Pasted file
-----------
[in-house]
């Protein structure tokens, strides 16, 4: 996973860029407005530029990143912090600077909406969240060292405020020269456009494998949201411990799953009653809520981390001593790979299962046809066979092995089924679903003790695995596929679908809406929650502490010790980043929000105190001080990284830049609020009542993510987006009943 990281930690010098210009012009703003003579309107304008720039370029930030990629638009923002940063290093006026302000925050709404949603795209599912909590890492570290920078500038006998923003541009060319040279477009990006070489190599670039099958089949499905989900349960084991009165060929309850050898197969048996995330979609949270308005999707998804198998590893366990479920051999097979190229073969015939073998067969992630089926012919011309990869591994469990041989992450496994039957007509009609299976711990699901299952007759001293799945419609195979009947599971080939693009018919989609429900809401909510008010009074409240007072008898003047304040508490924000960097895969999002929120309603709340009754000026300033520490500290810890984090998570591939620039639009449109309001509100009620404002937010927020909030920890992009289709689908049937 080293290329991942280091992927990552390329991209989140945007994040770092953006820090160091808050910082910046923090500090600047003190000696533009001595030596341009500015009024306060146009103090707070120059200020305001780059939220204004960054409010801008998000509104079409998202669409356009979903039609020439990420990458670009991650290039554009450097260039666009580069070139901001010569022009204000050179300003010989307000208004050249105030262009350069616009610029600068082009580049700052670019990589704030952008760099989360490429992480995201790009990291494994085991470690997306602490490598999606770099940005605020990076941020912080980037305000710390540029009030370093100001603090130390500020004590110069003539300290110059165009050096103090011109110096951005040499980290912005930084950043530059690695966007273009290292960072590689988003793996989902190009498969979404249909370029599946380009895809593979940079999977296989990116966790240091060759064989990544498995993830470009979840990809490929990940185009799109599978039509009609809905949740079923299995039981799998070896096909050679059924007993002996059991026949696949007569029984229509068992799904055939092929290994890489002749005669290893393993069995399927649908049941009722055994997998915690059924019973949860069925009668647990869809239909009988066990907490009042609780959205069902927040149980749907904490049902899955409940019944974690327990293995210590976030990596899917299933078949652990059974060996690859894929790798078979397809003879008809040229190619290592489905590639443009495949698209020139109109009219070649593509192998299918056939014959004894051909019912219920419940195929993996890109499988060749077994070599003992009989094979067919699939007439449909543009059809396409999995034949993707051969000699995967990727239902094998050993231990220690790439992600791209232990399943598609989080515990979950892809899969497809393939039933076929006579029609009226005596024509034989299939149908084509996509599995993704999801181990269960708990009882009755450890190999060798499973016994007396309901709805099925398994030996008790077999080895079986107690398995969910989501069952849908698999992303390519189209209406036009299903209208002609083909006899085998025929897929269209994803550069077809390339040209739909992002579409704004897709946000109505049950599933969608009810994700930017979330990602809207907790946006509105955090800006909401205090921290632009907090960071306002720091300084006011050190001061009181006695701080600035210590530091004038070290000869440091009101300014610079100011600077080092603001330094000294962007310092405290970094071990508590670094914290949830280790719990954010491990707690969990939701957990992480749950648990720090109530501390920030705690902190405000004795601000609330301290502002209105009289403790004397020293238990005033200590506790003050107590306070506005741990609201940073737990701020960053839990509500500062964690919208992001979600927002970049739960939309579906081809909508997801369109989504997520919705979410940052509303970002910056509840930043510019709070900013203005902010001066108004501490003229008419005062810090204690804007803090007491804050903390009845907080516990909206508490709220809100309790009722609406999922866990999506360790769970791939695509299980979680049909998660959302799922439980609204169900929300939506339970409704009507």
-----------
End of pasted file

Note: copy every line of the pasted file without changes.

[in-house]
């Protein structure tokens, strides 16, 4: 996973860029407005530029990143912090600077909406969240060292405020020269456009494998949201411990799953009653809520981390001593790979299962046809066979092995089924679903003790695995596929679908809406929650502490010790980043929000105190001080990284830049609020009542993510987006009943 990281930690010098210009012009703003003579309107304008720039370029930030990629638009923002940063290093006026302000925050709404949603795209599912909590890492570290920078500038006998923003541009060319040279477009990006070489190599670039099958089949499905989900349960084991009165060929309850050898197969048996995330979609949270308005999707998804198998590893366990479920051999097979190229073969015939073998067969992630089926012919011309990869591994469990041989992450496994039957007509009609299976711990699901299952007759001293799945419609195979009947599971080939693009018919989609429900809401909510008010009074409240007072008898003047304040508490924000960097895969999002929120309603709340009754000026300033520490500290810890984090998570591939620039639009449109309001509100009620404002937010927020909030920890992009289709689908049937 080293290329991942280091992927990552390329991209989140945007994040770092953006820090160091808050910082910046923090500090600047003190000696533009001595030596341009500015009024306060146009103090707070120059200020305001780059939220204004960054409010801008998000509104079409998202669409356009979903039609020439990420990458670009991650290039554009450097260039666009580069070139901001010569022009204000050179300003010989307000208004050249105030262009350069616009610029600068082009580049700052670019990589704030952008760099989360490429992480995201790009990291494994085991470690997306602490490598999606770099940005605020990076941020912080980037305000710390540029009030370093100001603090130390500020004590110069003539300290110059165009050096103090011109110096951005040499980290912005930084950043530059690695966007273009290292960072590689988003793996989902190009498969979404249909370029599946380009895809593979940079999977296989990116966790240091060759064989990544498995993830470009979840990809490929990940185009799109599978039509009609809905949740079923299995039981799998070896096909050679059924007993002996059991026949696949007569029984229509068992799904055939092929290994890489002749005669290893393993069995399927649908049941009722055994997998915690059924019973949860069925009668647990869809239909009988066990907490009042609780959205069902927040149980749907904490049902899955409940019944974690327990293995210590976030990596899917299933078949652990059974060996690859894929790798078979397809003879008809040229190619290592489905590639443009495949698209020139109109009219070649593509192998299918056939014959004894051909019912219920419940195929993996890109499988060749077994070599003992009989094979067919699939007439449909543009059809396409999995034949993707051969000699995967990727239902094998050993231990220690790439992600791209232990399943598609989080515990979950892809899969497809393939039933076929006579029609009226005596024509034989299939149908084509996509599995993704999801181990269960708990009882009755450890190999060798499973016994007396309901709805099925398994030996008790077999080895079986107690398995969910989501069952849908698999992303390519189209209406036009299903209208002609083909006899085998025929897929269209994803550069077809390339040209739909992002579409704004897709946000109505049950599933969608009810994700930017979330990602809207907790946006509105955090800006909401205090921290632009907090960071306002720091300084006011050190001061009181006695701080600035210590530091004038070290000869440091009101300014610079100011600077080092603001330094000294962007310092405290970094071990508590670094914290949830280790719990954010491990707690969990939701957990992480749950648990720090109530501390920030705690902190405000004795601000609330301290502002209105009289403790004397020293238990005033200590506790003050107590306070506005741990609201940073737990701020960053839990509500500062964690919208992001979600927002970049739960939309579906081809909508997801369109989504997520919705979410940052509303970002910056509840930043510019709070900013203005902010001066108004501490003229008419005062810090204690804007803090007491804050903390009845907080516990909206508490709220809100309790009722609406999922866990999506360790769970791939695509299980979680049909998660959302799922439980609204169900929300939506339970409704009507």